Calcium and Digoxin vs Calcium Alone for Severe Verapamil Toxicity

Authors

  • Theodore C. Bania MD, MS,

    Corresponding author
    1. Department of Emergency Medicine, the College of Physicians and Surgeons at Columbia University, St. Luke's—Roosevelt Hospital Center (TCB, BB, SH), New York, NY.
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  • Brian Blaufeux MD,

    1. Department of Emergency Medicine, the College of Physicians and Surgeons at Columbia University, St. Luke's—Roosevelt Hospital Center (TCB, BB, SH), New York, NY.
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  • Sidney Hughes MD,

    1. Department of Emergency Medicine, the College of Physicians and Surgeons at Columbia University, St. Luke's—Roosevelt Hospital Center (TCB, BB, SH), New York, NY.
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  • Gregory L. Almond MD, MPH, MS,

    1. Department of Emergency Medicine, New York Medical College, Metropolitan Hospital Center (GLA), New York, NY.
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  • Peter Homel PhD

    1. Department of Statistics, Continuum Health Care Partners (PH), New York, NY.
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St. Luke's—Roosevelt Hospital Center, Department of Emergency Medicine, 1000 10th Avenue, New York, NY 10019. Fax: 212-523-8000; e-mail: toxtod@aol.com

Abstract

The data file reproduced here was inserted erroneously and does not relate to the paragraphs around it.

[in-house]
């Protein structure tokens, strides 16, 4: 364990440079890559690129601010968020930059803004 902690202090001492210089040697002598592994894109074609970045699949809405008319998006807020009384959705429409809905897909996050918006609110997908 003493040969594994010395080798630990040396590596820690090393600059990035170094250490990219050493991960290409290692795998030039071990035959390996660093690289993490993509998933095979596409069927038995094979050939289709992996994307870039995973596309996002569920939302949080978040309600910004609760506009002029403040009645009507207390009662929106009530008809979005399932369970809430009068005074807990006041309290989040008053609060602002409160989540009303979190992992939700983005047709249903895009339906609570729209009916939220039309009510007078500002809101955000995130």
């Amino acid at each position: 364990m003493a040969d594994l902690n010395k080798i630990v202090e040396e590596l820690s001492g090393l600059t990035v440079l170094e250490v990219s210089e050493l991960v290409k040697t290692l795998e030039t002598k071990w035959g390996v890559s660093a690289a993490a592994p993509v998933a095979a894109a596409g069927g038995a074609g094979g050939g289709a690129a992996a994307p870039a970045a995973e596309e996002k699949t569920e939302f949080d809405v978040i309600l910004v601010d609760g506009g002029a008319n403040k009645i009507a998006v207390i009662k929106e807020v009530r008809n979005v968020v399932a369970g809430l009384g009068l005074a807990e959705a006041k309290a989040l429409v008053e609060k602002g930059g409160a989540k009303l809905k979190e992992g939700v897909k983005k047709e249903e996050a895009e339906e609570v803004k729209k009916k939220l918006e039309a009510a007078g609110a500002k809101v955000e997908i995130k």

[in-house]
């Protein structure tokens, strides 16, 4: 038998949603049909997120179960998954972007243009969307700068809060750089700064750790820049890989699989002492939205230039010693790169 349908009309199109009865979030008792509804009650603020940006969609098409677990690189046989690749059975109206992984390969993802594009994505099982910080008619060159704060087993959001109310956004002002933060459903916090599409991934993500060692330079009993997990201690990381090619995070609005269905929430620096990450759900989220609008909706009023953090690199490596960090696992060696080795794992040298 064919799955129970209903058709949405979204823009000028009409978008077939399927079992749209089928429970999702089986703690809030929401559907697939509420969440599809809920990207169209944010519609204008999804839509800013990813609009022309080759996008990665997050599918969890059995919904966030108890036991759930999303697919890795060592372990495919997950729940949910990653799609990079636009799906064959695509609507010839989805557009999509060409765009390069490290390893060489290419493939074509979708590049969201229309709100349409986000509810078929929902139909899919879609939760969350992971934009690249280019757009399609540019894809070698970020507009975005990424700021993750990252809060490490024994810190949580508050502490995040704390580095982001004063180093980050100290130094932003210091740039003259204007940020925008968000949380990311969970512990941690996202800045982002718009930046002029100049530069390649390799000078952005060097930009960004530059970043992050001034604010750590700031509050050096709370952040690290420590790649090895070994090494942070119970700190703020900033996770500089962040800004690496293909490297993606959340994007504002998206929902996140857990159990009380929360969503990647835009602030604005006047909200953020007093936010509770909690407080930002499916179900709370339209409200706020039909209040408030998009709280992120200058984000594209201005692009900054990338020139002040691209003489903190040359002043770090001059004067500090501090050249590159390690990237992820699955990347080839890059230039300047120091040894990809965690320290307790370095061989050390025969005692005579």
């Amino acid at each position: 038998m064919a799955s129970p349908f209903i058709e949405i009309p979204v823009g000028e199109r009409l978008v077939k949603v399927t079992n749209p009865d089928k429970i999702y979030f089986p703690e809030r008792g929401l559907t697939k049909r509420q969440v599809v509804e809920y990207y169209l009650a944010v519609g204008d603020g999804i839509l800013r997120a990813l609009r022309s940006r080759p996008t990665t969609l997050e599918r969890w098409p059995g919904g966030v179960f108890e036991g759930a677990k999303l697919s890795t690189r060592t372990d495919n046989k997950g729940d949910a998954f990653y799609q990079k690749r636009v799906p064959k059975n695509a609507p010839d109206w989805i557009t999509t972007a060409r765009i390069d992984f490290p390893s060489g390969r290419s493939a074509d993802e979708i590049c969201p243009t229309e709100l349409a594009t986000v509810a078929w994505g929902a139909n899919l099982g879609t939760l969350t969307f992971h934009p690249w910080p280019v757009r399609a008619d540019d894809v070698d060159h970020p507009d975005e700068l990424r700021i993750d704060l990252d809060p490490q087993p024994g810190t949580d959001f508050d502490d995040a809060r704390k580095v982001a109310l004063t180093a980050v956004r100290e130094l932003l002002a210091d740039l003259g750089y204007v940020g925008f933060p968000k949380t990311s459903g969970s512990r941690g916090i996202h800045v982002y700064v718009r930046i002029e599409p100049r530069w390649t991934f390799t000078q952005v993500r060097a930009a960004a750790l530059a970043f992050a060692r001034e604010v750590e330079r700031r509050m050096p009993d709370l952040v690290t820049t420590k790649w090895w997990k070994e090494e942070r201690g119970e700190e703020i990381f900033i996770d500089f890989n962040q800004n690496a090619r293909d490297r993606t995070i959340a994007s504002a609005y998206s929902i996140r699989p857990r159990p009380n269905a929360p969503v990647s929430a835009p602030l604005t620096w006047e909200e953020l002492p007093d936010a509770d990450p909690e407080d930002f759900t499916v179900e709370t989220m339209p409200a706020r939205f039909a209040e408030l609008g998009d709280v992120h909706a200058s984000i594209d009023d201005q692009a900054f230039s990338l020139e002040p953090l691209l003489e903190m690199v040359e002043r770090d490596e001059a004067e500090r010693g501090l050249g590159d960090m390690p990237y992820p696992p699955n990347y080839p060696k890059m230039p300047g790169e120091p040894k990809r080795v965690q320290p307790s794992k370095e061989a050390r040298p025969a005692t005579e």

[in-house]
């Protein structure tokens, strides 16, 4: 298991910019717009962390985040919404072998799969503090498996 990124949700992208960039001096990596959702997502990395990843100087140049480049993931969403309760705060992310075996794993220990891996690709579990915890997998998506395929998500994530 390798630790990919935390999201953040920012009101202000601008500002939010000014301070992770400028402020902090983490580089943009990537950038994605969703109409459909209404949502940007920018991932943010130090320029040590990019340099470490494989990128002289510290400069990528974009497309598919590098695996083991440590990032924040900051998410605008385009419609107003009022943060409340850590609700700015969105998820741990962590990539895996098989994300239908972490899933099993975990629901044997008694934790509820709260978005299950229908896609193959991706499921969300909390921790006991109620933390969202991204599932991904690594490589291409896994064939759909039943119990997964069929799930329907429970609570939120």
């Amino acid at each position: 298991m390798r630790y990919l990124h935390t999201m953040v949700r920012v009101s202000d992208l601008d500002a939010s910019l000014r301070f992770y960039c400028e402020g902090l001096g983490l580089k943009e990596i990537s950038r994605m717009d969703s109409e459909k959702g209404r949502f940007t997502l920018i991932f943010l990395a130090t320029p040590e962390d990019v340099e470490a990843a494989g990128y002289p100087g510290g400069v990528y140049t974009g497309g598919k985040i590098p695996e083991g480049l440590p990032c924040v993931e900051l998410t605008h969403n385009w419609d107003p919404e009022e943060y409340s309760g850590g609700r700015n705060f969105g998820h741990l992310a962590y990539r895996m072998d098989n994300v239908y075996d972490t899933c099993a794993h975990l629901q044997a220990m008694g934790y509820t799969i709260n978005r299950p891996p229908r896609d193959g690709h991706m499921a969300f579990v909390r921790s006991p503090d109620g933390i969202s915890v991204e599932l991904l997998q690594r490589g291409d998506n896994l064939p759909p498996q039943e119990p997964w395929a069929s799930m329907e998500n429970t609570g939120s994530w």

Abstract. Calcium chloride (CaCl2) is ineffective in severe calcium channel antagonist overdoses. Digoxin increases intracellular calcium by inhibiting the sodium—potassium adenosine triphosphatase enzymes. Objective: To examine the effect of calcium and digoxin on the treatment of verapamil toxicity. Methods: Sixteen dogs were instrumented to monitor hemodynamics. Verapamil toxicity (50% decrease in mean arterial pressure) was induced with verapamil (VER) at 6 mg/kg/hr and maintained for 30 minutes by titrating the VER rate. Following toxicity, the dogs received either digoxin (0.018 mg/kg) (DIG) (n= 8) or saline (No-DIG) (n= 8). Both groups received VER at three sequential rates (1 mg/kg/hr from 0 to 90 min, 6 mg/kg/hr from 90 to 130 min, and 18 mg/kg/hr from 130 to 170 min). Calcium boluses were given (500 mg at 0 and 15 min; 1 g at 140, 150, and 160 min). Data were analyzed using a repeated-measures analysis of covariance comparing DIG vs No-DIG across the infusion rates and time. Animal weight, does of VER administered during the toxicity phase, and baseline values were included as covariates. Mortality rates were compared at 230 minutes following a total dose of 500 mg of VER. Results: The DIG group had a higher systolic blood pressure (SBP) than the No-DIG group during the 1-mg/kg/hr (early p = 0.028, late p = 0.01), 6-mg/kg/hr (p = 0.051), and 18-mg/kg/hr (p = 0.038) VER infusion rates. There were no deaths in the DIG group and four deaths in the No-DIG group (Fisher = 0.08). Neither ventricular tachycardia nor ventricular fibrillation developed in either group. Other hemodynamic parameters did not show significant changes. Conclusions: In a model of severe verapamil toxicity, digoxin plus calcium raised SBP and did not result in ventricular arrhythmias when compared with calcium alone.

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